All Caught Up on "The Hobbit" Pre-Premiere Goodies?

Photo Courtesy: TheOneRing.net - Friend them on
facebook, visit the page often. They will have the
best and most detailed coverage of just about everything.
You should be! The big event approacheth! In case you missed anything, click on the links below. And just so you know, I fully expect you all to read the book (Again, I trust.) before you see the movie. Until then...

Check out photos from the premiere in Wellington on TheOneRing.net's Facebook page!

Watch all of the Production Diaries on Peter Jackson's YouTube account!

The premiere streamed live from Wellington, but stick close to TheOneRing.net, they may have edited video from the premiere available soon. 


Famous Movie Sweaters and other cold-weather nonsense

I was in Indiana last weekend. I'm so spoiled by the gorgeous Florida weather that I forgot you need, what are those called again? Oh yeah, COATS in the Mid-West.

So we stopped by Old Navy and Dad and I went halfsies on a heavy-duty sweater I could use as a coat. Seems normal enough, eh?

Not a giant Old Navy store. Photo taken in airport before departure.

 I bought it for two reasons.

1. It was nice and warm and on sale. You know, normal people reasons.


2. It looked like a hybrid of,




So, I guess I have early nineties fashion coming back around to thank for my cozy giant fluffy sweater?

I once saw, I kid you not, an exact replica of the Dude's sweater. Patterning and everything. It was in an upscale clothing boutique at Downtown Disney. It was WAY too expensive. But movie prop-wise, I couldn't believe that of all places, it was in a WOMEN'S clothing store and that I found it at Downtown Disney. But it was crazy expensive. Too expensive, we decided, to actually buy.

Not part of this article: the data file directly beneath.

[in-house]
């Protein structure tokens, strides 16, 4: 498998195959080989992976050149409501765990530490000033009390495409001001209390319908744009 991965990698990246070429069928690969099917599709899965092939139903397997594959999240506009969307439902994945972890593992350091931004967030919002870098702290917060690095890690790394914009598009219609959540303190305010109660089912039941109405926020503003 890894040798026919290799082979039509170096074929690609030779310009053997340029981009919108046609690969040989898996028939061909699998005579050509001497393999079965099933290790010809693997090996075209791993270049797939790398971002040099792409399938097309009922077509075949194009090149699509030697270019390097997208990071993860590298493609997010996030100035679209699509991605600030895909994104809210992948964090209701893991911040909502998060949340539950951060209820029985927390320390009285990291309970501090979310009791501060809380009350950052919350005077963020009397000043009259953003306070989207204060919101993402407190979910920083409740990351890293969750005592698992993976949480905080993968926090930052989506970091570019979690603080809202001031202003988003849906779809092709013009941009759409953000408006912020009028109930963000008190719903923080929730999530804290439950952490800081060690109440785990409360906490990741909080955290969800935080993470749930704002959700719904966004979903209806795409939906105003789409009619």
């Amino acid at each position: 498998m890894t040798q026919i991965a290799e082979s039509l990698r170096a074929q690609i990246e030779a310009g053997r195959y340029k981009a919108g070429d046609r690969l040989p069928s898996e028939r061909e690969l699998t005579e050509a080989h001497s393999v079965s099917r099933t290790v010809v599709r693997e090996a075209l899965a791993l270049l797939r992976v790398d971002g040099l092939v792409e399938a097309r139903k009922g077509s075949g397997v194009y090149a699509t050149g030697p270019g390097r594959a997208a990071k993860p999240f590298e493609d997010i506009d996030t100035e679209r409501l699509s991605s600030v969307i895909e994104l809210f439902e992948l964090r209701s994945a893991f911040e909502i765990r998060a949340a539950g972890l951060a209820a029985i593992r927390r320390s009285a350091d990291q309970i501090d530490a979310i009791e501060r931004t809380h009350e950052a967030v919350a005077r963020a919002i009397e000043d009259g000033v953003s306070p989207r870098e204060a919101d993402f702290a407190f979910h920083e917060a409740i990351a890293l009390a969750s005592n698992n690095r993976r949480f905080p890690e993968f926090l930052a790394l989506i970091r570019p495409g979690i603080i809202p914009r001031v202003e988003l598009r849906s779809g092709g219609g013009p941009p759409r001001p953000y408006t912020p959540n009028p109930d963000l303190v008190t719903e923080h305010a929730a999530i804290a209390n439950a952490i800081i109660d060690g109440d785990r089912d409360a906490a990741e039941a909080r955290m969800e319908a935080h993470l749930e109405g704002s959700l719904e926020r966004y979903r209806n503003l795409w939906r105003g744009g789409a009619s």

Then I went home and looked for it online and found that the price we thought was too high was actually pretty low for Dude-sweater replicas. But still...who can justify spending that much money on a movie replica of something? (Me someday if I win the lottery. AFTER charitable donations and buying everyone in my family a private jet, of course.)

Either way, I have a comfy new sweater and a brain that won't quit. So that's neat.


God, Perfectenschlag and Piano Drops

"The Shrutes have a word for when everything in a man's life comes together perfectly."

I'm a little superstitious about saying so, but I may have accidentally started to orbit around "perfectenschlag" myself. (The first definition.) Which I have to say, is a brand new feeling for me. I used to think of God as the great Looney Tunes animator in the sky, always waiting to drop a piano on me the second I thought things might be going okay. I even had a pastor in college tell me once, "You have got to let go of being so superstitious, God doesn't work like that." 

But I was raised by a clown. Which complicated things in the BEST kind of way. Comedy brain is totally different than regular-person brain. Comedy-brain is always waiting for the punchline and will create one even when it's not there. 

So it's not that I ever thought God was out to get me specifically...I think there's another, more medical term for that. It's just that I really lived by the Yiddish proverb, "Man makes plans and God laughs." 

It kind of became an excuse to self-sabotage. "If God laughs while I make plans, why make any plans at all?" Ot at least, why make any that are actually attainable? How about just wallowing in that warm and comforting, fangirl-crazed, early-eighties, "You can be anything!" nostalgia instead of taking small steps and moving forward? 

But I know better now. 

See, that would be the piano-drop moment. right after you declare that you have it all figured out.